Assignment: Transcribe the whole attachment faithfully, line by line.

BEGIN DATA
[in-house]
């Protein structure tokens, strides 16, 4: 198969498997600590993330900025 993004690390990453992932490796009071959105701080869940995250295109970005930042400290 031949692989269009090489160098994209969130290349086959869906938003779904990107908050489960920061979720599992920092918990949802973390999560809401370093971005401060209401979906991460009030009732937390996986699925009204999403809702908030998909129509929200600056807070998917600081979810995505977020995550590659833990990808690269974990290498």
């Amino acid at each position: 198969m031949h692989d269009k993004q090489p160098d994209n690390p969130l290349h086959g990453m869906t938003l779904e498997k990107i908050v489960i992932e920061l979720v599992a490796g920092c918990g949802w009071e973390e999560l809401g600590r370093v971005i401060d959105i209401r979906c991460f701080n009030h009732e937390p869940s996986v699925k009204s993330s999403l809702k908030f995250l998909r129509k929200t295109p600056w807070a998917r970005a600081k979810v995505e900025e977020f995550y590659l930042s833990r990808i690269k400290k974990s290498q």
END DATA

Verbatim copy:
[in-house]
């Protein structure tokens, strides 16, 4: 198969498997600590993330900025 993004690390990453992932490796009071959105701080869940995250295109970005930042400290 031949692989269009090489160098994209969130290349086959869906938003779904990107908050489960920061979720599992920092918990949802973390999560809401370093971005401060209401979906991460009030009732937390996986699925009204999403809702908030998909129509929200600056807070998917600081979810995505977020995550590659833990990808690269974990290498």
């Amino acid at each position: 198969m031949h692989d269009k993004q090489p160098d994209n690390p969130l290349h086959g990453m869906t938003l779904e498997k990107i908050v489960i992932e920061l979720v599992a490796g920092c918990g949802w009071e973390e999560l809401g600590r370093v971005i401060d959105i209401r979906c991460f701080n009030h009732e937390p869940s996986v699925k009204s993330s999403l809702k908030f995250l998909r129509k929200t295109p600056w807070a998917r970005a600081k979810v995505e900025e977020f995550y590659l930042s833990r990808i690269k400290k974990s290498q």